Expungement Overview

To get started with your expungement, see the Expunge Kentucky Criminal Records page or complete our expungement intake form.

About Expungement

Expungement is the legal process of removing references and details of a criminal record from accessibility. The major steps involved are:

  1. A petition (request) to the court to seal criminal records of eligible charges and convictions
  2. A judge’s review of the petition (usually made at a court hearing)
  3. If granted, the judge’s order sent to all agencies keeping the records to have all such records sealed.

A judge’s expungement order pertains to “all records relating to the arrest, charge, or other matters arising out of the arrest or charge” and extends to “all records in the custody of the court and any records in the custody of any other agency or official, including law enforcement records.” KRS 431.076(4). When records are sealed, they do not show up on publically available background checks or criminal record reports used by police, prosecutors, or the courts.

The proceedings in the matter are “deemed never to have occurred.” The Court and all agencies which had been keeping records may thereafter reply “that no record exists on the matter”. The person whose record is expunged “shall not have to disclose the fact of the record or any matter relating thereto on an application for employment, credit, or other type of application.” KRS 431.076(6) & KRS 431.078(6). This means that if asked, the person may legally say that he or she was never charged with or convicted of (whichever is appropriate) the expunged offense(s).

Purpose of Expungement

It is important to realize that charges and convictions on a person’s criminal record remain on the record FOREVER unless expunged. Because charges remain indefinitely, records continue to show up even if the case was dismissed or the person was tried and found not guilty. Because convictions remain indefinitely, relatively modest criminal offenses (misdemeanors and violations) continue to show up irrespective of how much time has passed since the relevant offense. The rationale for keeping criminal records indefinitely is to inform the police, prosecutors, and judges of a person’s criminal tendency should that person commit another offense.

The problem for people with modest criminal records is that background checks which include such records are readily available. There are numerous online background check services that any member of the public may use to gain information about another person. In addition, official criminal record reports are provided by the Kentucky Administrative Office of the Courts or the Kentucky State Police.

Many people have blemishes in their past but turn their life around and should not be forced to be haunted by criminal records for all time. Unfortunately, with easy access to criminal records, decision-makers frequently take criminal records into account. Expungement laws were enacted to give people who have a modest criminal history the opportunity to wipe the slate clean. The Kentucky legislature decided that people who were not convicted or whose misdemeanor or violation occurred long ago should not continue to pay for such offenses. If expungement is available to you, it makes sense to take advantage of the opportunity at a fresh start.

Common Reasons to View Another’s Criminal Record

Criminal record reports and background checks are frequently accessed and used in a variety of contexts including:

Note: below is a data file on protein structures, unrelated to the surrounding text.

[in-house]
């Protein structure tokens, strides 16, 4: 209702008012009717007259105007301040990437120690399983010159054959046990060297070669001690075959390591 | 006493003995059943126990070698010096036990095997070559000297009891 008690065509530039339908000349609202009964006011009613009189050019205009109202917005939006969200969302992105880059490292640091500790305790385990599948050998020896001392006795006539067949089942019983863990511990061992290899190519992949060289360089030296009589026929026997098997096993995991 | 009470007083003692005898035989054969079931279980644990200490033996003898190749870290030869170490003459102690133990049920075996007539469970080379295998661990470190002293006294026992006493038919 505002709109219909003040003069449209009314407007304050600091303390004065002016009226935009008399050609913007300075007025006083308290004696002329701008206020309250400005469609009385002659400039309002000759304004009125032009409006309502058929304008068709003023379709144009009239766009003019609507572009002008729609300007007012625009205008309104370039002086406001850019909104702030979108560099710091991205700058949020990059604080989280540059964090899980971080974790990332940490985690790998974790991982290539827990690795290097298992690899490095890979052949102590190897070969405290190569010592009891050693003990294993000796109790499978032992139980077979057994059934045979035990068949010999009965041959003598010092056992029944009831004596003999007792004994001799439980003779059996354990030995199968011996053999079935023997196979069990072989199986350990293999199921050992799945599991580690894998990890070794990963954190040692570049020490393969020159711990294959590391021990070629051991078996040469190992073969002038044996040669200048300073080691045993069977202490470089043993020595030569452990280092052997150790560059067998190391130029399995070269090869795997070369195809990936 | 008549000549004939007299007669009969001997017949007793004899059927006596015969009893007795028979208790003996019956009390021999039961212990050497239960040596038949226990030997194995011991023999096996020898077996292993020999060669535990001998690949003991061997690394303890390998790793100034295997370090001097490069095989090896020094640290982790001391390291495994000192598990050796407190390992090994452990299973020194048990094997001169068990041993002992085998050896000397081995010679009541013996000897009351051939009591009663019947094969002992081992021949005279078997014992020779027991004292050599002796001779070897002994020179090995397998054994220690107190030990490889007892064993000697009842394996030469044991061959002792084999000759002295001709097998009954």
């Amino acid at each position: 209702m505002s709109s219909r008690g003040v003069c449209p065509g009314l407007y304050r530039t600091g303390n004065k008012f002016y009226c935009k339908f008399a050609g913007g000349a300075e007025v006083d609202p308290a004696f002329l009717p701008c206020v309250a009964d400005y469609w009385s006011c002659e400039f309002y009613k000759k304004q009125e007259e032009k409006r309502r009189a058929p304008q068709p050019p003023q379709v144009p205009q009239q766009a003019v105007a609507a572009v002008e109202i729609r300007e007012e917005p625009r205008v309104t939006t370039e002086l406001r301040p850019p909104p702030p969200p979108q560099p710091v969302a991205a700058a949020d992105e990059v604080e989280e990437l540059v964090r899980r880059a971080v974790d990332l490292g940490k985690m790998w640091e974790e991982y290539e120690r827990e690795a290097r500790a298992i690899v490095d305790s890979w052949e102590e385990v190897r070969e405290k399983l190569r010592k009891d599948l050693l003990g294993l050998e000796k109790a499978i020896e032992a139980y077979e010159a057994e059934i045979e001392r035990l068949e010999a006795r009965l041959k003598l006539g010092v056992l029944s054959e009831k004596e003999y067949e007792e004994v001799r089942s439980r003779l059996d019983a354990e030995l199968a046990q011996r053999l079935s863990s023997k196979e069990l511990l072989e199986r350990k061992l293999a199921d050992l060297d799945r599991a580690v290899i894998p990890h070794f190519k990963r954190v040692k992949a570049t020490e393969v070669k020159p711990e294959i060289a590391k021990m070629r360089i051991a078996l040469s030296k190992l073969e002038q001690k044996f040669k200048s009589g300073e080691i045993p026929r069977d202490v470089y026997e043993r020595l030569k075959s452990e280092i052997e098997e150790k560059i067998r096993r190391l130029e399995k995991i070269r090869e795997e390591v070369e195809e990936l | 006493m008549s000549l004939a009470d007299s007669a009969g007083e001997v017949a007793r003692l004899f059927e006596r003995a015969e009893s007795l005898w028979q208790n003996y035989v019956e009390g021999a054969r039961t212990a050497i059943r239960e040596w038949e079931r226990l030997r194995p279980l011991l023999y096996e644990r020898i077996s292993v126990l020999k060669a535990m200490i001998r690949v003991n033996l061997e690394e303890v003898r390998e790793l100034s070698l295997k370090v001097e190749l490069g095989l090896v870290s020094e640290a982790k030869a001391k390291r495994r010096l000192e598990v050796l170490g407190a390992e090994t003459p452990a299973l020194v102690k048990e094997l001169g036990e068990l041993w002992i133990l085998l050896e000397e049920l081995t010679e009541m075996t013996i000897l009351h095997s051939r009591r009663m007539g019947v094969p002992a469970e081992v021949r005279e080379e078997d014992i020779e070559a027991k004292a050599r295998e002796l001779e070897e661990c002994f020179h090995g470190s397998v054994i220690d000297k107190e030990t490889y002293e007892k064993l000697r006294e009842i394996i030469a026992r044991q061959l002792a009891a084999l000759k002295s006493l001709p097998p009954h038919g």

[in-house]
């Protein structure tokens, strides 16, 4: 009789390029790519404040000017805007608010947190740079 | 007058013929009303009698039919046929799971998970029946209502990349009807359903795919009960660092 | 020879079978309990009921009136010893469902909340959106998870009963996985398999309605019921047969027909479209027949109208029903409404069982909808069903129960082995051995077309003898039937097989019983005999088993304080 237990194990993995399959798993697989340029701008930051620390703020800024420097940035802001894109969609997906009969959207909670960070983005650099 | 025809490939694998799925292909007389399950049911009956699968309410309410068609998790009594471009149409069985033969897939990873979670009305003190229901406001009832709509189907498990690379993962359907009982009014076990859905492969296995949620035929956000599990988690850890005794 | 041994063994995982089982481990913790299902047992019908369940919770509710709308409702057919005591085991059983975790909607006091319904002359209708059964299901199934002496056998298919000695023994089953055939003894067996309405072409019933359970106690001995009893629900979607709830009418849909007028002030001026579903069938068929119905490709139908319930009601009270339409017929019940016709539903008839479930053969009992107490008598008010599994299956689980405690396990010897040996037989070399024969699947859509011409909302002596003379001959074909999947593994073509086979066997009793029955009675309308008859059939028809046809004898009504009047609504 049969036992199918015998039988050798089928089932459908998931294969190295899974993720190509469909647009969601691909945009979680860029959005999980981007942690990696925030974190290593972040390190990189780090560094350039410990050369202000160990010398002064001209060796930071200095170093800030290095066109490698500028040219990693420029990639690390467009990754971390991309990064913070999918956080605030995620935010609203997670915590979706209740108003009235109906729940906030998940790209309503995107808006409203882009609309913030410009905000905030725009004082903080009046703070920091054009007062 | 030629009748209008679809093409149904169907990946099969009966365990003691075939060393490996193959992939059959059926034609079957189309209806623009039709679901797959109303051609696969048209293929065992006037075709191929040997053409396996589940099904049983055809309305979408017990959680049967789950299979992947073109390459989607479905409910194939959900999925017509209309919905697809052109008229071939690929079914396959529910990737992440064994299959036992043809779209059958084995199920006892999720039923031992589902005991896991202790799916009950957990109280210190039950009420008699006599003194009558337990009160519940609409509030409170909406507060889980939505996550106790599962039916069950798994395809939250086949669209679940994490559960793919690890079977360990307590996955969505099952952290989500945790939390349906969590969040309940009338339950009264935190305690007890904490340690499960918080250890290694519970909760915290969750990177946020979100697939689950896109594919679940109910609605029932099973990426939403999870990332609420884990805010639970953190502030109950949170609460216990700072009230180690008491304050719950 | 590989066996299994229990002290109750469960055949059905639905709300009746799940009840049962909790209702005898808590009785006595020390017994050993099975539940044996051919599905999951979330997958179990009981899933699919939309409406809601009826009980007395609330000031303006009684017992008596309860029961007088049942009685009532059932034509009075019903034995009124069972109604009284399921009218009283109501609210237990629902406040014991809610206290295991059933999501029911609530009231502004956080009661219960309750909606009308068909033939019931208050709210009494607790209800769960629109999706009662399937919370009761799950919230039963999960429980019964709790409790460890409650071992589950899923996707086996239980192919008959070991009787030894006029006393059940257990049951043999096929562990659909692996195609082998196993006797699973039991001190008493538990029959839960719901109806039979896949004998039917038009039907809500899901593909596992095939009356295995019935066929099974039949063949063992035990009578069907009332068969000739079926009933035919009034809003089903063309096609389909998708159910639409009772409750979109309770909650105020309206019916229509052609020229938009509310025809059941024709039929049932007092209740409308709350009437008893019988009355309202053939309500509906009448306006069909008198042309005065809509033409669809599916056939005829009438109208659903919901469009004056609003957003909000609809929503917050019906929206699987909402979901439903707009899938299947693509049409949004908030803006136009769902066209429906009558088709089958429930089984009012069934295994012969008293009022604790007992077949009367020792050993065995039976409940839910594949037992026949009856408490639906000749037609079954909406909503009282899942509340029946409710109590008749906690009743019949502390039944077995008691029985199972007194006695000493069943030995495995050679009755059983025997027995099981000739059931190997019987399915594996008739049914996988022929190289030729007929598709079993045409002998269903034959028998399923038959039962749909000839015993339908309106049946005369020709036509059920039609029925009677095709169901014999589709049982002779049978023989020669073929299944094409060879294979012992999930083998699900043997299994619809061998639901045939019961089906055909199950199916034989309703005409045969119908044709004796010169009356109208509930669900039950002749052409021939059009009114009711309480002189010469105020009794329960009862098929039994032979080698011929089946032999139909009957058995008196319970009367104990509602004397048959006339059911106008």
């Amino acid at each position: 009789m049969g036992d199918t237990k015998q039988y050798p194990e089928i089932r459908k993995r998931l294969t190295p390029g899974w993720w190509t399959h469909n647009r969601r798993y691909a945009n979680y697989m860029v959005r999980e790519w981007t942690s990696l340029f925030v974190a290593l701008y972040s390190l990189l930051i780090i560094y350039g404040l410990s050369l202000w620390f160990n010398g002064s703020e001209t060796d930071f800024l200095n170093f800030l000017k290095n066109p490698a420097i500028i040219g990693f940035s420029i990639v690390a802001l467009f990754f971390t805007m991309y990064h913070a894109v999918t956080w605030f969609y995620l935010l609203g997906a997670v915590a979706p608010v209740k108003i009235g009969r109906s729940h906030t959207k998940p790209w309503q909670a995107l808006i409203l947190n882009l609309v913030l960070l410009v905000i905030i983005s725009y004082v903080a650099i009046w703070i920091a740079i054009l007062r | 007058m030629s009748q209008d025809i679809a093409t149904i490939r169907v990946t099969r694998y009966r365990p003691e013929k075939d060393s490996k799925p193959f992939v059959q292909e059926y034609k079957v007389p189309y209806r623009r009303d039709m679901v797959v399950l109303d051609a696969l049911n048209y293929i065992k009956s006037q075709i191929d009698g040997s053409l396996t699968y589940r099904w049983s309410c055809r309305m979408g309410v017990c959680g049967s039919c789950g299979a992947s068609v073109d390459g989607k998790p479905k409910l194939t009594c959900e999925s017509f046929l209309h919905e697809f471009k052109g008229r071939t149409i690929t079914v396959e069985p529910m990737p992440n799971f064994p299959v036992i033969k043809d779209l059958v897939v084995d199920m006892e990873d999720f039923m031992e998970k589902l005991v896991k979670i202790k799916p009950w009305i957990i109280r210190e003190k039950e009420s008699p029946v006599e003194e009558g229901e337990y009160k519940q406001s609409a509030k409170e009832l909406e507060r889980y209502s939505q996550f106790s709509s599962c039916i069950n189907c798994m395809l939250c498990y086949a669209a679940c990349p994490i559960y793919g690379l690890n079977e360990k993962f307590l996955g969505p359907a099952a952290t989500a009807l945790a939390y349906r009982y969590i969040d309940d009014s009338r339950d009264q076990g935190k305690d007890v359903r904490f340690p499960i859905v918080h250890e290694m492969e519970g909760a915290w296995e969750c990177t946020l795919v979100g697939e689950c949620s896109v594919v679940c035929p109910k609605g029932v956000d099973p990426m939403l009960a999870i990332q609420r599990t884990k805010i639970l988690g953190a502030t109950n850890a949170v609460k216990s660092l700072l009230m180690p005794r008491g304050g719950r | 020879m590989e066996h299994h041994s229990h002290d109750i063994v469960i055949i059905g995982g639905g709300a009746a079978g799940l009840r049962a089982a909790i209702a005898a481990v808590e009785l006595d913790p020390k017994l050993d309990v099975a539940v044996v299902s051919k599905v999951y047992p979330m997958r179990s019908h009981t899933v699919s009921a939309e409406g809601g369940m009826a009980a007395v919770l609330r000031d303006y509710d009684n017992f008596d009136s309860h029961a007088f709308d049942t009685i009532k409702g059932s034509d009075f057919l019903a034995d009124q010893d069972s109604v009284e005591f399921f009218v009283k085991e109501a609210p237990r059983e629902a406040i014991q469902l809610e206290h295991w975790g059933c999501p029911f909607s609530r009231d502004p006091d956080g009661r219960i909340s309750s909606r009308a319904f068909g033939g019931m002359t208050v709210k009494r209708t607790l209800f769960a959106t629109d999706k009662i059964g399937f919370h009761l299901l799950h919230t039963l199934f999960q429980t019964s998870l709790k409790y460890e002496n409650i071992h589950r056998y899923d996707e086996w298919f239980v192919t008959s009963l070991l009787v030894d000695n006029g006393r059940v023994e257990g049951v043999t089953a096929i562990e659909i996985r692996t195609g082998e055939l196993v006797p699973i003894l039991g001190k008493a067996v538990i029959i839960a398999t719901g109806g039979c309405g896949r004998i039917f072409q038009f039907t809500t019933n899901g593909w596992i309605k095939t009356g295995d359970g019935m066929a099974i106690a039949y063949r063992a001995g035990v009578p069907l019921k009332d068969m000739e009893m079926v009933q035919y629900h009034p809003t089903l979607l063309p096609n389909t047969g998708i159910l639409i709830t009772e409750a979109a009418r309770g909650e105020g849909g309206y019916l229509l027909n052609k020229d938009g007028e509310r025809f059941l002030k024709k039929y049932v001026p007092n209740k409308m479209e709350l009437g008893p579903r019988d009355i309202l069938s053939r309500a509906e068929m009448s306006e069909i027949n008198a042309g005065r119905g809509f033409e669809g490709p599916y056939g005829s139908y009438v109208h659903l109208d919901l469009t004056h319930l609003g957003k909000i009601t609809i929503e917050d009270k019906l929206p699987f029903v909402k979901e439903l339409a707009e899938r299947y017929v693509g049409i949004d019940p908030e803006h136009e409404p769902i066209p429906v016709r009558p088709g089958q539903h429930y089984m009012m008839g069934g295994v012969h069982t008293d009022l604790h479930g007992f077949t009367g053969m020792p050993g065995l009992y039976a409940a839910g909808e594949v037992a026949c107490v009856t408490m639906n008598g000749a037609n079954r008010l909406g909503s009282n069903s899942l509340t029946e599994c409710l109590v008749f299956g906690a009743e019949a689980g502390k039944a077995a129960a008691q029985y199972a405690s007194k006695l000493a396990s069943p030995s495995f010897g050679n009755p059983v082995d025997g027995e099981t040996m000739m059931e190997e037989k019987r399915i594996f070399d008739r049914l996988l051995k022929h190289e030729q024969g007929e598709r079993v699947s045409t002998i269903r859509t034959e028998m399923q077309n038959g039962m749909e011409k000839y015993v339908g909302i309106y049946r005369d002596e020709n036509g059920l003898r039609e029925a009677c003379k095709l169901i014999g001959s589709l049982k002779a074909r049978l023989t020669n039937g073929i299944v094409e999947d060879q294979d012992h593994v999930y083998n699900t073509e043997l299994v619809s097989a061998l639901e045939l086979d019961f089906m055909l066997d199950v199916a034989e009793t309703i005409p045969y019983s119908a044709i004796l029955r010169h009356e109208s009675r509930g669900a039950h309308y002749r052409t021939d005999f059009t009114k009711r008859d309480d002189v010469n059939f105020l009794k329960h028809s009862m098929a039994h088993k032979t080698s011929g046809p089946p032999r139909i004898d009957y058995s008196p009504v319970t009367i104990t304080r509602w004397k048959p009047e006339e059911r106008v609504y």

• By employers, when a person has applied for a job
  • By landlords, when a person has applied to rent a house, apartment, etc.
  • By schools, when a person has applied for admittance
  • By licensing agencies, when a person has applied for a professional license (doctor, nurse, etc.)
  • By lenders (banks, credit card companies, etc.), when a person has applied for a loan
  • By insurers, when a person has applied for insurance

Reasons to Seek Expungement

Given these facts, there are several important reasons to seek expungement if available:

  1. Eliminate the potential immediate rejection by someone who has viewed your criminal history. Consider this in the employment context:
    • Employers frequently prescreen job candidates for criminal records and may reject a candidate for any criminal history. When there are numerous applicants, the employer needs a quick way to distinguish between similar candidates and criminal history often prevents an otherwise qualified applicant from getting a second look.
  2. Eliminate the embarrassing or uncomfortable need to explain oneself to someone who has viewed your criminal history. Consider this in the housing context:
    • Renters ask prospective tenants to fill out applications prior to making housing available. Usually the prospective tenant is required to name and explain any criminal charges or convictions, and the landlord reserves the right not to rent to someone whose explanation is deemed insufficient.
  3. Permanently remove a conviction from your record while you can before a later conviction eliminates this option. Under KRS 431.078(4)(b), a conviction that would be eligible for expungement may no longer be expunged if the person is later convicted of a felony, a misdemeanor, or a violation. Thus, a later conviction will ensure that criminal records remain on a person’s record for at least the next 5 years.
  4. Prevent a prosecutor or judge from viewing your criminal history when considering bail or charging issues. Should you be charged with a criminal offense in the future after prior offenses have been expunged, the expunged offenses will not be accessible. The likely effect is that prosecutors will not be able to push for heightened bail or more serious charges and judges will not make as severe sentencing decisions as they otherwise could.